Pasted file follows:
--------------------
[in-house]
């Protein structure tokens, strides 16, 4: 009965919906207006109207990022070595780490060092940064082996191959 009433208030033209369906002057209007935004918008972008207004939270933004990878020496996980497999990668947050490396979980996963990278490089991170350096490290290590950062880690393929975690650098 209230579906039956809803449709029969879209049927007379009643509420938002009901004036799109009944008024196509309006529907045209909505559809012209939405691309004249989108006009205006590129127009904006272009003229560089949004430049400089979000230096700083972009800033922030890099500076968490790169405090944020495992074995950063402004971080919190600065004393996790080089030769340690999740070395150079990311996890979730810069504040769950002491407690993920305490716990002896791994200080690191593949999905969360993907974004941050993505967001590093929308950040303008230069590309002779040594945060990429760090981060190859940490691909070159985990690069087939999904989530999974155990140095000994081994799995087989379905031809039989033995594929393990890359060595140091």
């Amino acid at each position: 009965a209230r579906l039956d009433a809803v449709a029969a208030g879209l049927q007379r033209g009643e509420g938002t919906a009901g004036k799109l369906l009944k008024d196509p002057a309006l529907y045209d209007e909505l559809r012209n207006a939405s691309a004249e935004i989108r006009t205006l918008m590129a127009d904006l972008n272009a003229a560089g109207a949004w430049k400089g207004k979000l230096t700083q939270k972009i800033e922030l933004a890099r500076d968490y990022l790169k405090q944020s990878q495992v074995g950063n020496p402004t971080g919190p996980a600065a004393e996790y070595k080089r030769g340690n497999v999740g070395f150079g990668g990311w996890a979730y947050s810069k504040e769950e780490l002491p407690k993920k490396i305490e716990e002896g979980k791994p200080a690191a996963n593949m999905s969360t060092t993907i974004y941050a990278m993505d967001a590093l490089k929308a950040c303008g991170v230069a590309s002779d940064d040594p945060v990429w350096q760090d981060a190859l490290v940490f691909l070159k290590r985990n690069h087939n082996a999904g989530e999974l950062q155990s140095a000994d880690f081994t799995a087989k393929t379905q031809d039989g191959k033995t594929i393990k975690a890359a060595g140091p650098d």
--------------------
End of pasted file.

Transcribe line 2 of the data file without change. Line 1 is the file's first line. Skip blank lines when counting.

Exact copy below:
């Protein structure tokens, strides 16, 4: 009965919906207006109207990022070595780490060092940064082996191959 009433208030033209369906002057209007935004918008972008207004939270933004990878020496996980497999990668947050490396979980996963990278490089991170350096490290290590950062880690393929975690650098 209230579906039956809803449709029969879209049927007379009643509420938002009901004036799109009944008024196509309006529907045209909505559809012209939405691309004249989108006009205006590129127009904006272009003229560089949004430049400089979000230096700083972009800033922030890099500076968490790169405090944020495992074995950063402004971080919190600065004393996790080089030769340690999740070395150079990311996890979730810069504040769950002491407690993920305490716990002896791994200080690191593949999905969360993907974004941050993505967001590093929308950040303008230069590309002779040594945060990429760090981060190859940490691909070159985990690069087939999904989530999974155990140095000994081994799995087989379905031809039989033995594929393990890359060595140091």